Saturday, September 26, 2009

Spiritual Warfare in the Catholic Epistles

Icon of the Holy Archangels


The authors of the Catholic Epistles all agree with St. Paul that “we do not wrestle against flesh and blood, but against principalities, against powers, against the rulers of the darkness of this age, against spiritual hosts of wickedness in the heavenly places” (Eph. 6:12). They teach us that there is a great spiritual battle going on constantly, a battle that takes place both in heaven and on earth. In heaven, there exists a hierarchy of forces both on the side of darkness and the side of light. In heaven, God commands the angelic powers, who are joined by the departed in Christ, who participate in the battle through their prayers. The forces of good are opposed by Satan and the demons. But God does not fight Satan or the demons directly, for this would not be an equal fight. Instead, the archangels and angels battle the demonic forces. Interestingly, as Bray points out, “At the level of belief…there is complete agreement in the spiritual world, where the demons know God and fear him just as the angels do. The struggle is therefore not one of faith but one of works, because in spite of what they know to be true about God, the demons are still in revolt against him” (xxiv).

In the spiritual realm, the division between good and evil is well-defined. Not so on earth. At first appearance, it would seem that humans can be divided into those who belong to God and those who do not (indeed, in some Christian traditions, people are indeed neatly classified in this way). But the situation is not so simple, for two reasons. First, many people’s final destiny still has not been determined. Some who will be saved have not yet joined the ranks of the people of God, while others who have will fall away. Second, as Bray writes, “the devil is a deceiver and has infiltrated the ranks of the [Church] with his own servants. These people look as if they have been saved, but in reality they are still in the devil’s power and are doing their best to fool the elect into turning away from the new light and life they have received in Christ” (xxiv). Of course, as Orthodox Christians we would understand the terms “saved” and “elect” differently than would Dr. Bray, but as long as we use our own understanding of the terms, we would totally agree with this statement. What is unmistakable is that we cannot determine anyone’s future salvation simply by observing them today.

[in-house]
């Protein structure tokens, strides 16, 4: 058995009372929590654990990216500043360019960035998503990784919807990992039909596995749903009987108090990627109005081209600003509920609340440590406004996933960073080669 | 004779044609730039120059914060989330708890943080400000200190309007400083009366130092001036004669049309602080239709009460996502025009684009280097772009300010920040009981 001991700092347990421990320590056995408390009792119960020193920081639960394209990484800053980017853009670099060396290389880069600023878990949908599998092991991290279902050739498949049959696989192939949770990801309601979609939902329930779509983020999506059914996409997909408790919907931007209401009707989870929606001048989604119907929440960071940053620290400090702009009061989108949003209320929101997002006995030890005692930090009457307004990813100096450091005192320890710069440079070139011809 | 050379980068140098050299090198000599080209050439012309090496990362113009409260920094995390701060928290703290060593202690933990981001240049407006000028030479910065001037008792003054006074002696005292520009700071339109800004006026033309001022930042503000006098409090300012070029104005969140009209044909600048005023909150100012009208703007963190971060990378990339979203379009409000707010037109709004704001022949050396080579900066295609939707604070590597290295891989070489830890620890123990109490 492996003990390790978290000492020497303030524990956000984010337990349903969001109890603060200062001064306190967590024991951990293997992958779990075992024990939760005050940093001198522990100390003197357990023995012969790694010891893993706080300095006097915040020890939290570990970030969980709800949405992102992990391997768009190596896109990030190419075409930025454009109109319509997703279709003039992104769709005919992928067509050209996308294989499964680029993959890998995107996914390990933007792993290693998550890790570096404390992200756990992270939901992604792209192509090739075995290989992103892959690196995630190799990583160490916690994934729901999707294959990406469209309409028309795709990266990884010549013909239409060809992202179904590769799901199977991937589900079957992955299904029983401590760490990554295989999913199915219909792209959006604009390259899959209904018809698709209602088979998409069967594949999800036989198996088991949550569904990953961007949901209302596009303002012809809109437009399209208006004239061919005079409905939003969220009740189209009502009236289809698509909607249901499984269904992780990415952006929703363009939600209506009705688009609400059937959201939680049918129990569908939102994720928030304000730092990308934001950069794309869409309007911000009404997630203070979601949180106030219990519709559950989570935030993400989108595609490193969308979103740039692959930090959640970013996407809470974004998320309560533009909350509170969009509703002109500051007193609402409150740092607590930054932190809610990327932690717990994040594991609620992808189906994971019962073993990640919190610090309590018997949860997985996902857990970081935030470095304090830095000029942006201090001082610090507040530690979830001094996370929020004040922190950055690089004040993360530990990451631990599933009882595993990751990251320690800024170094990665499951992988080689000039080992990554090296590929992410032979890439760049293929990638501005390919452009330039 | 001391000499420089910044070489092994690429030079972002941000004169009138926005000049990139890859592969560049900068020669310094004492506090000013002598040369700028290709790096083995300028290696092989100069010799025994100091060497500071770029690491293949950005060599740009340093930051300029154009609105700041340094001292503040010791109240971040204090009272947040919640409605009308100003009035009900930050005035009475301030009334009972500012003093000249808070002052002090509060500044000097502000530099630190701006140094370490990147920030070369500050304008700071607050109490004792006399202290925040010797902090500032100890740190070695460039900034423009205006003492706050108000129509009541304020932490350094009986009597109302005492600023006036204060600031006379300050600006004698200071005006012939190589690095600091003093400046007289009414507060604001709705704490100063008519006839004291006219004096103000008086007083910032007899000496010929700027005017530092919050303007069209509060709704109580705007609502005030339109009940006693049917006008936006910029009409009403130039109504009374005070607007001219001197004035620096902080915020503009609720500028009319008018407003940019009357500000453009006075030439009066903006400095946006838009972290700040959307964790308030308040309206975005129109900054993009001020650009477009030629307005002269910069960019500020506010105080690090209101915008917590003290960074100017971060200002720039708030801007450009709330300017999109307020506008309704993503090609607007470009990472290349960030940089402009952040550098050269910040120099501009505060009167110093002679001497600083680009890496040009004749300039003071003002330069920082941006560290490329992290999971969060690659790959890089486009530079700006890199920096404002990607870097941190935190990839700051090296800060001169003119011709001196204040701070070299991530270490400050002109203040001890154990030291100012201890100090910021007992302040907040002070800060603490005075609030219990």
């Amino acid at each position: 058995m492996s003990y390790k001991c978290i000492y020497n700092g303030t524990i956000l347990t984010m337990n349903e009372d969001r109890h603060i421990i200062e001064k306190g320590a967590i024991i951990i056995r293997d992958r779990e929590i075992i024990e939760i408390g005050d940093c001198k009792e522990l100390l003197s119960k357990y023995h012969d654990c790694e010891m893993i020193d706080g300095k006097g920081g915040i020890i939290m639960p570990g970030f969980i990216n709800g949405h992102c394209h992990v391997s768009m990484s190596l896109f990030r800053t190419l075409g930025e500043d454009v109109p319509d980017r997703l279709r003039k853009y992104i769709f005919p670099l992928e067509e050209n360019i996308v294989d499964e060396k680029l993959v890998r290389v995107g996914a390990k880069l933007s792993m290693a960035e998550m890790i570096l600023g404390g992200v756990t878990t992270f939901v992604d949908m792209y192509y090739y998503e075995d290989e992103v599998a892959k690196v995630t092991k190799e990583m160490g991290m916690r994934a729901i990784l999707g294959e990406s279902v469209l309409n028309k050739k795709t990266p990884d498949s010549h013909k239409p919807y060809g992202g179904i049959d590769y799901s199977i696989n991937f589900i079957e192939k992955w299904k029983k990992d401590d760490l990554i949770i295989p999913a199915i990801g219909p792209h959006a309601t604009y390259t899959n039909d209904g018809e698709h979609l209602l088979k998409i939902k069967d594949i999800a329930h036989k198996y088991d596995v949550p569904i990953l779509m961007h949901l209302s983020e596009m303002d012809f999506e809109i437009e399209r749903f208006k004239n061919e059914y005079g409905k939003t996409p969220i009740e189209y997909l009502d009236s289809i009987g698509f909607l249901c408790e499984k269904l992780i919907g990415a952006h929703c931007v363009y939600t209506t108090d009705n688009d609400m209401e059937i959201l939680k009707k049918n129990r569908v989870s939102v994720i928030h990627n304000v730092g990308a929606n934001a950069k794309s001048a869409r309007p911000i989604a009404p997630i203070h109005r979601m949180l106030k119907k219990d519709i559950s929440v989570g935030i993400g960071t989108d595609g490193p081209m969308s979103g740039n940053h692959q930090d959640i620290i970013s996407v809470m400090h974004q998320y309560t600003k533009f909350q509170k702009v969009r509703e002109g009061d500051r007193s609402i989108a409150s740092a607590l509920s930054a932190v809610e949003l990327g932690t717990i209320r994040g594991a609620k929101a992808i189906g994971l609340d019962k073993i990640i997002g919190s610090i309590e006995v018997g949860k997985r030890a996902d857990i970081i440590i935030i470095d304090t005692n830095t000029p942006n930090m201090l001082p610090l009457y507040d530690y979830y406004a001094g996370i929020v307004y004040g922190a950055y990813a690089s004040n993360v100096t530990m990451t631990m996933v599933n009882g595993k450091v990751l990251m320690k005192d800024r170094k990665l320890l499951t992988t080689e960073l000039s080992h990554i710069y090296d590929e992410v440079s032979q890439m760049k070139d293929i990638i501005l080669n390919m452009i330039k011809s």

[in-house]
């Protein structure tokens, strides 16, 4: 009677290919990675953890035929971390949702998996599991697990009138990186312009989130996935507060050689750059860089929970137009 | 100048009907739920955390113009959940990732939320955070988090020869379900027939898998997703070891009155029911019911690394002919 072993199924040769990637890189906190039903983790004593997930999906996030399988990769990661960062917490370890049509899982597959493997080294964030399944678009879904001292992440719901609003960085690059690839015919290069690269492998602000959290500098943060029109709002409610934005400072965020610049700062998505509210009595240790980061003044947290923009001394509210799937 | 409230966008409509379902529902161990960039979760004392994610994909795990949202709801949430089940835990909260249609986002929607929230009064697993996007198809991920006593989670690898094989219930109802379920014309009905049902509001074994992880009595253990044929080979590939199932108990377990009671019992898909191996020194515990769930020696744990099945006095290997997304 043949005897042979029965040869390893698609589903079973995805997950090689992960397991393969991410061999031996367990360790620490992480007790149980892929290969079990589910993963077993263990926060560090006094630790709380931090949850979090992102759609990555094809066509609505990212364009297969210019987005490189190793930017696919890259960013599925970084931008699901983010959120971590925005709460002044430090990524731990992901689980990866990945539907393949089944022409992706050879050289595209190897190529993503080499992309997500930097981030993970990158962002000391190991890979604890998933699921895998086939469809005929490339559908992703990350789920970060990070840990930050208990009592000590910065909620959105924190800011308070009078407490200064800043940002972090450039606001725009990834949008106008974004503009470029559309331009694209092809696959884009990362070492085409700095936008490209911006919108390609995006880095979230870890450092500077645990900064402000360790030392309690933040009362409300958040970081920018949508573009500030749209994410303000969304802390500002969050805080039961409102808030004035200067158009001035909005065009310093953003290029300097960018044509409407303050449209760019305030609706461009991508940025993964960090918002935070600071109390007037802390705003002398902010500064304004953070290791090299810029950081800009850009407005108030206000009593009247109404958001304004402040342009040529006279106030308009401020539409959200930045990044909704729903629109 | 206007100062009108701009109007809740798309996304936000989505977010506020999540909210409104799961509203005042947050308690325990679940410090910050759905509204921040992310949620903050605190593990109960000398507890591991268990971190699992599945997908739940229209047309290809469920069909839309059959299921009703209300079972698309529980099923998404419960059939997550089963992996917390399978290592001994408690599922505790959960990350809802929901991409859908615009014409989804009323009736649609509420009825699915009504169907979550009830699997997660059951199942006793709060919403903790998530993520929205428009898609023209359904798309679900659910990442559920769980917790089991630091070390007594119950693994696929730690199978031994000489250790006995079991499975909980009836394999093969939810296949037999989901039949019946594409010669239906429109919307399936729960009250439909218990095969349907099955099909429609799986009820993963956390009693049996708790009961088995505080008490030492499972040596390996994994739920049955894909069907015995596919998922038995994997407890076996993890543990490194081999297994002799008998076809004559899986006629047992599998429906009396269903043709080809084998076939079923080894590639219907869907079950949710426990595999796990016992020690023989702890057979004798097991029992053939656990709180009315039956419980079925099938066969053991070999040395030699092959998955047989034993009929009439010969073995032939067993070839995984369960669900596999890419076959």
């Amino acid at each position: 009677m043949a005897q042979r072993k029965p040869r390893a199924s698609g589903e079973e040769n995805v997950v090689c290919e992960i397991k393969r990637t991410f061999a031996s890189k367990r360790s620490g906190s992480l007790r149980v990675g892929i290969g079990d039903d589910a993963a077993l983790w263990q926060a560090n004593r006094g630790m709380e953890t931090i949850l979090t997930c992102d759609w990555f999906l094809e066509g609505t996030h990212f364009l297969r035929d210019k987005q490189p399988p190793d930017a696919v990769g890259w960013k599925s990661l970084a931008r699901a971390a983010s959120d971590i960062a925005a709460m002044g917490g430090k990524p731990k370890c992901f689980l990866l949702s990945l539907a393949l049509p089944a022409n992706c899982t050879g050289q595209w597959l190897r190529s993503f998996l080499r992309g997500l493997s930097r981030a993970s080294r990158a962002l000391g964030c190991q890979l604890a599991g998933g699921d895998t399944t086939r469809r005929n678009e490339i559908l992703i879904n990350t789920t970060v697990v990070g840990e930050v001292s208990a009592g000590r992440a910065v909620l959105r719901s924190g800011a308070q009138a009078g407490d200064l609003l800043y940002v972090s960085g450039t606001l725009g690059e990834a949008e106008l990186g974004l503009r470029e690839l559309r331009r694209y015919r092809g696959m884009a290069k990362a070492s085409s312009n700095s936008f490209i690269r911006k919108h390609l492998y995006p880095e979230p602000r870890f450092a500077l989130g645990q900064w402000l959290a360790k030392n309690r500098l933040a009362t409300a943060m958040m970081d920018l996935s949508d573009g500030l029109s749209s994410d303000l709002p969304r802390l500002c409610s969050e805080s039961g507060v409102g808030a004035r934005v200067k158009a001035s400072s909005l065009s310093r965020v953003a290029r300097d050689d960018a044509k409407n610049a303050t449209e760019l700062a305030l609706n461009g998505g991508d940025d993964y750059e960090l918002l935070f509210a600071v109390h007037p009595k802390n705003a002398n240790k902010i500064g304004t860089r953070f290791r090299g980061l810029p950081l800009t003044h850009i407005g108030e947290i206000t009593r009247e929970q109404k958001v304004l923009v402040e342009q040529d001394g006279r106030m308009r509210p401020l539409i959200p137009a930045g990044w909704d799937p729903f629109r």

Bray makes another astute comment: “To complicate matters still further, a number of people belong to the company of the elect [i.e. the Church], but have not yet fully understood the implications of this. These are people to who the authors of the Catholic Epistles are primarily writing. They have been born again into God’s family, but they still have a lot of growing up to do. Very often they have not seen the practical implications of their new faith and so do not live up to its demands. Sometimes they have not fully absorbed the right teaching, which makes them prone to fall back into idolatry and other pagan ways…believers who have allowed such things to happen must not imagine that they will escape God’s judgment on their behavior” (xxiv).

If we keep this framework in mind, then we can understand pretty much everything in the Catholic Epistles. For the entire content of these epistles is grounded in the cosmic struggle between darkness and light, good and evil, the servants of God and those of the Devil. As Bray states, “This struggle takes different forms at different times, and its modern representatives may be as superficially different from the heretics of the first-century church as they were from people like Korah and Balaam. But underneath it is only one battle, which will be fought by God’s people until the end of time, when Christ will come again to judge the living and the dead. Their end is never far away but grows nearer with every passing day. In this sense the message become even more urgent, because the battle is reaching its climax and ultimate victory is in sight. This is the hope for which we live and the faith which we practice in that love which is God’s unique blessing to those whom he has chosen, for it is nothing less than his own presence dwelling in every believer” (xxv).

Next time, we’ll begin looking at the background of the Epistle of St. James.

2 comments:

charlene said...

Father James,
I think this series will be something to look forward to, if the firt posts are examples of what is to come. As always Fathr , thank you for helping us grow spiritually through this blog.
charlene

Isabel said...

what Charlene said!